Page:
Four random golf fitness thoughts

Here are four tips to help your strength and conditioning programs, and help you play better golf:

1. Self myofascial release (SMR) can make you swing better.

Golf may not be a fast moving, full contact sport, but it is certainly repetitive and dynamic. When muscles and tendons are put through repetitive motions (often that are ineffective or technically poor) over-use injury and soft tissue damage is, to varying degrees, bound to occur.

These issues can affect movement as it reduces tissue quality, even causing scar tissue build up, reduced range of motion and loss of strength. Nervous pain and tendonitis, can also result, as a shortening muscle places tension on surrounding tendons. It is obvious that any of these conditions will affect your golf swing, and if left untreated over the long term cause injury.

SMR works to improve the quality of the muscle fascia, restoring movement to the muscle, and balancing tension around the joint, alleviating these possible issues. Take a look at these videos from Eric Cressey and Jeff Alexander below to see how its done:

2. Reducted movement assessments can offer all the benefits of the full screening, in a more time efficient manner.

In this post earlier in the week I discussed the importance of screening to identify the physical limitations, limiting your ability to make a powerful, efficient golf swing.fms-overhead-squat

Recent research on the functional movement screen (FMS) has found that a reduced model of just four exercises, in this case the in-line lunge (ILL), hurdle step (HS), trunk stability press-up (TSPU), and active straight leg raise (ASLR) explained 82% of the variance in the full 12 exercise FMS. This means with just 1/3 of the exercises we can predict 80% of the results.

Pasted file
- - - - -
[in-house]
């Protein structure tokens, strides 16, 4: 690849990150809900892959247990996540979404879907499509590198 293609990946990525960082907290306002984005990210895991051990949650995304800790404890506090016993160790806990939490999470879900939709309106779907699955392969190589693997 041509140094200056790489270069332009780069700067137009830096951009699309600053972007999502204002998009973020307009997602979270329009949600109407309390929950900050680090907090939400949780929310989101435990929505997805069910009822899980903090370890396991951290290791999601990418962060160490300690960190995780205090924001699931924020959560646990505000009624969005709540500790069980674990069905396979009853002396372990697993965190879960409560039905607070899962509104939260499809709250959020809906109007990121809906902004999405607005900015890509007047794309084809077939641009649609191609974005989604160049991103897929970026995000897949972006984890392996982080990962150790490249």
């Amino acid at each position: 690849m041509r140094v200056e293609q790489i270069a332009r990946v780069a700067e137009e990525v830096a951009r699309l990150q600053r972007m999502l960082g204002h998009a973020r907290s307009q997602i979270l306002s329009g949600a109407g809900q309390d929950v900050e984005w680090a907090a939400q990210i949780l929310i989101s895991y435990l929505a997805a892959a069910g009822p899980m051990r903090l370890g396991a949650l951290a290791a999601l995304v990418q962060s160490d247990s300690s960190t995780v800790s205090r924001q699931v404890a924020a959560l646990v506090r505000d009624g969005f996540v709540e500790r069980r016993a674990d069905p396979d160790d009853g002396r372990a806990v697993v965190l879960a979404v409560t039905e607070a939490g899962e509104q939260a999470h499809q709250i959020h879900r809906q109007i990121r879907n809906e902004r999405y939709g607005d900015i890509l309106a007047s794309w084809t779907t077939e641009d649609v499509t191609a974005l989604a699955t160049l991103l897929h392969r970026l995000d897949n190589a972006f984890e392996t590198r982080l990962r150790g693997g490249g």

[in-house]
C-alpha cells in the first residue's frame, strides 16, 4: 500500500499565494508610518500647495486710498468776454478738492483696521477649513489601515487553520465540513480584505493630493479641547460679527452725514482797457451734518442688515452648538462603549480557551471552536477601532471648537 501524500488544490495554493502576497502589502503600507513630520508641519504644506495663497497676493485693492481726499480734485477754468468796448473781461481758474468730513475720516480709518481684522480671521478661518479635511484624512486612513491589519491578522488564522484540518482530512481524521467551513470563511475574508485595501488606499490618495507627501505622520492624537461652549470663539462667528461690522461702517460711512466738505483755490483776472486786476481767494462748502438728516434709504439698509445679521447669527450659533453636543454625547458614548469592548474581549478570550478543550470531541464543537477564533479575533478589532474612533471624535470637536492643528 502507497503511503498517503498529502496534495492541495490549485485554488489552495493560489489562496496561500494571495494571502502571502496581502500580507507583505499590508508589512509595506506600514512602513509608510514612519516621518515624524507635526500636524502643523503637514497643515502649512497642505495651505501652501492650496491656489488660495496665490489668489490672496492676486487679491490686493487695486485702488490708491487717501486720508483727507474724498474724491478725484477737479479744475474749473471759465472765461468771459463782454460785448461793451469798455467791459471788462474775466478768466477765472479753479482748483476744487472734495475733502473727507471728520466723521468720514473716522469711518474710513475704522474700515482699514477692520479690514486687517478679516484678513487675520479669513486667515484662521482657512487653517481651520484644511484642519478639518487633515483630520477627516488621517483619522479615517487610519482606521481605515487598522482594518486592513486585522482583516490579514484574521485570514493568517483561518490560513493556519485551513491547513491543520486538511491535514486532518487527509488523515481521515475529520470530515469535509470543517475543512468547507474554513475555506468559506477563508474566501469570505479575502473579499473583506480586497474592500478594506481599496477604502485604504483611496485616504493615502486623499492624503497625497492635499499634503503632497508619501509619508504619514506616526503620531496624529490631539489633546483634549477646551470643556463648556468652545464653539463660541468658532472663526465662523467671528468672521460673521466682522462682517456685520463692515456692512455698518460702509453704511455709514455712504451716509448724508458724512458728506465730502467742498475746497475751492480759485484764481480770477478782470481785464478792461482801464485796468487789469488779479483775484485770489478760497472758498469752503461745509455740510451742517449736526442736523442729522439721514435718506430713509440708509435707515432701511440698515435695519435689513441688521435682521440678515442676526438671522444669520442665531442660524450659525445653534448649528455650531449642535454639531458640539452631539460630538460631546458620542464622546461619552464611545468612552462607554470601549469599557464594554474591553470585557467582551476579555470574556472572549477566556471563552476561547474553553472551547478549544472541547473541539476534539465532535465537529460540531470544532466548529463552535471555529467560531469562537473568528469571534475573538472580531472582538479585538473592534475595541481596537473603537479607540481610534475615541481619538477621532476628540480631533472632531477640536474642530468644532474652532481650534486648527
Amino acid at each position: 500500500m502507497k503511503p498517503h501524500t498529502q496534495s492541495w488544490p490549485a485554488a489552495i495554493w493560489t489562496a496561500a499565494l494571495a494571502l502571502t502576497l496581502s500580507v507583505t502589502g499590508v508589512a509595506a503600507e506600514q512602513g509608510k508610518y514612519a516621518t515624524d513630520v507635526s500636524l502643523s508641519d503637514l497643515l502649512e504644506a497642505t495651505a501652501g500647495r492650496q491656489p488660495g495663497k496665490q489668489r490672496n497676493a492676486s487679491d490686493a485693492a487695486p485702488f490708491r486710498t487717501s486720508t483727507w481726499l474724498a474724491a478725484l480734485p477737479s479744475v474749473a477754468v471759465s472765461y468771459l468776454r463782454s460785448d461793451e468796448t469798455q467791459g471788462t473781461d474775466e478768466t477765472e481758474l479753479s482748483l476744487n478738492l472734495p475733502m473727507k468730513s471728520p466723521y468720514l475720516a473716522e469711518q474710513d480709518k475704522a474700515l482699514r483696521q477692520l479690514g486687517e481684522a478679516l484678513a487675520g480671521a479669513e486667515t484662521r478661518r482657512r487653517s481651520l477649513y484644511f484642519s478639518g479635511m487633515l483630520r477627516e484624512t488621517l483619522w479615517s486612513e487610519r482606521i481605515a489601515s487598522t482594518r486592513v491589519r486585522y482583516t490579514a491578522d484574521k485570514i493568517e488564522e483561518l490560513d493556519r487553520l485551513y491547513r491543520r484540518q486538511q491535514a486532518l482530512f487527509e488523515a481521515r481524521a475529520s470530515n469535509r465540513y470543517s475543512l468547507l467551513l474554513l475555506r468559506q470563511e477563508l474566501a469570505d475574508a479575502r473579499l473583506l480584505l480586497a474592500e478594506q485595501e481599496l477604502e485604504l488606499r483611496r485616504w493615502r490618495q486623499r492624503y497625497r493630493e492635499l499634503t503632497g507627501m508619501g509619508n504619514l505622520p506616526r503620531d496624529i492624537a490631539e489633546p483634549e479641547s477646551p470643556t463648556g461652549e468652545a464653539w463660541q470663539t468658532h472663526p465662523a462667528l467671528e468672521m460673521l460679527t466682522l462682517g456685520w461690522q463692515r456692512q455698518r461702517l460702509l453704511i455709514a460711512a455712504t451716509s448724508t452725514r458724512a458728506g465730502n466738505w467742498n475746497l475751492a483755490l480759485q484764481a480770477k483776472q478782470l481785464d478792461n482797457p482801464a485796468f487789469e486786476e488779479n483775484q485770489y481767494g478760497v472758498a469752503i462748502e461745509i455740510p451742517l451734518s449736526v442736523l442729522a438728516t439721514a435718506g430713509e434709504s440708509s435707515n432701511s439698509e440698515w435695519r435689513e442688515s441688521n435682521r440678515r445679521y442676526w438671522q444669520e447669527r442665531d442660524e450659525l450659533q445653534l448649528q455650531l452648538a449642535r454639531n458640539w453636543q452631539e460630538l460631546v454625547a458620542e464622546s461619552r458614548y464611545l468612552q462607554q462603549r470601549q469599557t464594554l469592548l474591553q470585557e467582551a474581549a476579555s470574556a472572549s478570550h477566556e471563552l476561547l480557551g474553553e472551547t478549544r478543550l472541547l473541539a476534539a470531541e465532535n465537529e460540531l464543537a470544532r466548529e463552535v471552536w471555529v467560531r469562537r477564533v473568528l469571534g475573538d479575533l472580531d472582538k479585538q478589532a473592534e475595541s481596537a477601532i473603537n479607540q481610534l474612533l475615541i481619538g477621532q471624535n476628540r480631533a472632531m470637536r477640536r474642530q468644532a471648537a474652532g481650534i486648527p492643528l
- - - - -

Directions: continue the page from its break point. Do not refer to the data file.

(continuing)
We here at Stronger Golf only really use 5 screening to identify most everyones short comings relating to mobility in the golf swing; namely the overhead squat, wall touch test, shoulder external rotation test, seated trunk rotation and single-leg glute bridge iso hold. Not only does this save valuable time, but it allows us to more quickly identify imbalances and conduct further appropriate screenings on that area.

3. The bench press and your golf game.

The rationale usually goes like this, “golfers shouldn’t bench press because it’s not sport specific.” However, I’d like to take exception. In reality no exercise is truly sport specific. We make the physical attributes gained in the weight room specific by playing golf and learning how to transfer these attributes to the course. Don’t get me wrong, certain exercises are more productive than others. Remember that it is impossible to duplicate the speed, intensity and technique of the golf swing in the weight room, and it’s something that golfers shouldn’t try to do.

The bottom line is that the bench press is a great, multi joint, free-weight exercise for developing strength in the chest, triceps and shoulders. And there’s nothing wrong with that! The chest, back and triceps musculature have been shown by Dr. Sergio Marta in multiple studies to be the most important muscles in the upper body for the golf swing.

I’m not saying that the bench press is the most important exercise for golfers, but it can and should be incorporated into the training programs of most golfers.

4. Band resisted training for power.

Bands enable athletes to be able to train power more aggressively, and more frequently.

This is because they lower landing stress on horizontal and lateral jumping exercises. As an example, ‘athlete A’ does 3 sets of 5 broad jumps, then lets us know how his shins feel 36-48 hours later. The soreness level is usually pretty high. ‘Athlete B’ does the same volume but with a band around the waist and secured at the other end to something sturdy, like a power rack. Utilising this protocol, I bet athlete B has dramatically less soreness in the post training period. This is due to athlete B being exposed to less ground reaction force. Put simply, you go up but you don’t come down as much – much like a box jump.

Additionally, the dangers of jumping and the large forces it creates when carrying excess bodyweight are well documented, this reduction in ground reaction force could also be useful in allowing heavier individuals to training power.

One thought on “Four random golf fitness thoughts

  1. Pingback: Junior Golf Fitness Performance Package | Balance Trainers

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